We may truly say, my dear friends, when man down here on earth takes back his speech (which is now formed for his earthly needs, just as his walking is transformed, for earthly needs, from his spiritual power of orientation in the Cosmos) — when therefore man takes speech back again into the element of song, he really inclines himself to that cosmic pre-earthly existence from out of which he is born for earthly life. And indeed, all Art comes before man in this sense. It is as though, whenever he expresses himself in Art, he were to say, “’Tis human destiny — and rightly so that man as he begins his earthly course of life is placed into the midst of earthly conditions and must adapt himself to these. But in Art he goes back again a little step, leaves the earthly life to take its course around him, and retreating for a moment approaches once more the world of Soul and Spirit — the pre-earthly life from which he has come forth.”

We do not understand Art, my dear friends, unless we feel in it the longing to experience the Spiritual — though it be but manifested, to begin with, in a world of beautiful semblance. Our creative fancy, whereby we develop all artistic things, is at bottom nothing else than the power of clairvoyance in an earthly form. We are tempted to say: — As sound dwells on earth in the element of air, so it is with the nature of the soul itself. That which is truly spiritual in the pre-earthly life has its earthly dwelling in the image of the spiritual. For when man speaks, he makes use of his whole body. The consonant nature becomes in him the plastic sculpture of the human frame, and the Soul makes use of the current of the breath which does not enter into solid form, to play upon this plastic instrument of music and now, in a twofold way we can turn once more to the Divine, what we thus are as human beings speaking upon earth.

Take the consonantal human frame. Suppose we loosen it as it were from the solid form wherein the earthly forces — gravity and the like — or the chemical forces in the foodstuffs have enchained it. Suppose we liberate the consonant nature that permeates the human being for so we may now describe it. When we place a lung on the dissection table we find chemical substances in it, which we can investigate by chemical methods. But this is not the lung. What is the lung? It is a consonant, spoken forth out of the Cosmos, which has taken plastic form. The heart, if we lay it on the dissection table, consists of cells which we can investigate chemically and find the substances composing it. But this is not the heart. The heart again is a consonant — another consonant, spoken forth out of the Cosmos. And if we conceive the whole twelve consonants, cosmically spoken and resounding forth, we have in all essentials the human bodily frame.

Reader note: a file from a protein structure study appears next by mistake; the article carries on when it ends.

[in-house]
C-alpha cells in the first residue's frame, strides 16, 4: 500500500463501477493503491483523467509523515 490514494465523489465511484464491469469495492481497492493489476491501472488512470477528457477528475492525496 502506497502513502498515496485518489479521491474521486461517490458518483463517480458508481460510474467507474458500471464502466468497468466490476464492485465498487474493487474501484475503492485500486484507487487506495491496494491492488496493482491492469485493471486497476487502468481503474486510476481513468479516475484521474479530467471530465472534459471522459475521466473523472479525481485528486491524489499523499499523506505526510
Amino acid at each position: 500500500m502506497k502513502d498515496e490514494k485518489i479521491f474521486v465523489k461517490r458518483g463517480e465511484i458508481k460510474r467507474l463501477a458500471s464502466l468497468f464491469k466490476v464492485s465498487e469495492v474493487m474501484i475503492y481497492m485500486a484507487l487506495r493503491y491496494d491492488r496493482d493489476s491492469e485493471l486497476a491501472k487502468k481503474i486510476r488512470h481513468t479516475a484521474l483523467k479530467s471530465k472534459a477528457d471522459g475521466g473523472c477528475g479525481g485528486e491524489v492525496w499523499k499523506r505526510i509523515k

Thus as we look to the consonants, if we have the necessary clairvoyant power of imagination to see them in their real connection, there arises before us the human body in its plastic shape. If then we take the consonants out of the human being, we have the Art of Sculpture. If on the other hand we take the breath, which the soul uses to play upon the bodily instrument in song — if we take the vowel nature out of the human being, there arises the musical art, the Art of Song.

Once more: — Take the Consonant-nature out of the human being, and there arises Form, which you must mould in plastic art. Take the Vowel-nature out of the human being, and there arises Song — Music, which you must sing. Man as he stands before us here on earth proceeds out of the two Cosmic Arts — a Cosmic Art of Sculpture from the one side, and a cosmic Art of Song or Music from the other. Two kinds of spiritual Beings join their activity together. The one provides the instrument, the other plays upon it; the one forms and moulds the instrument, the other plays upon it.

Can we wonder that in olden time, when things like these were felt, it was said of the greatest of all artists, Orpheus, that his command over the soul was such that he was able, not only to use the ready-moulded human body as an instrument, but to cast even amorphous matter into plastic forms — forms which correspond to the notes of his music.

My dear friends! You will understand that when we describe such things as these we must depart a little in our use of words from what is usual in this prosaic age. Nevertheless what I have said is not intended in a figurative or symbolic but in a most real sense. These things are indeed such as I have described them, albeit to describe them we must sometimes bring our language into greater flow and movement than is customary in its use to-day.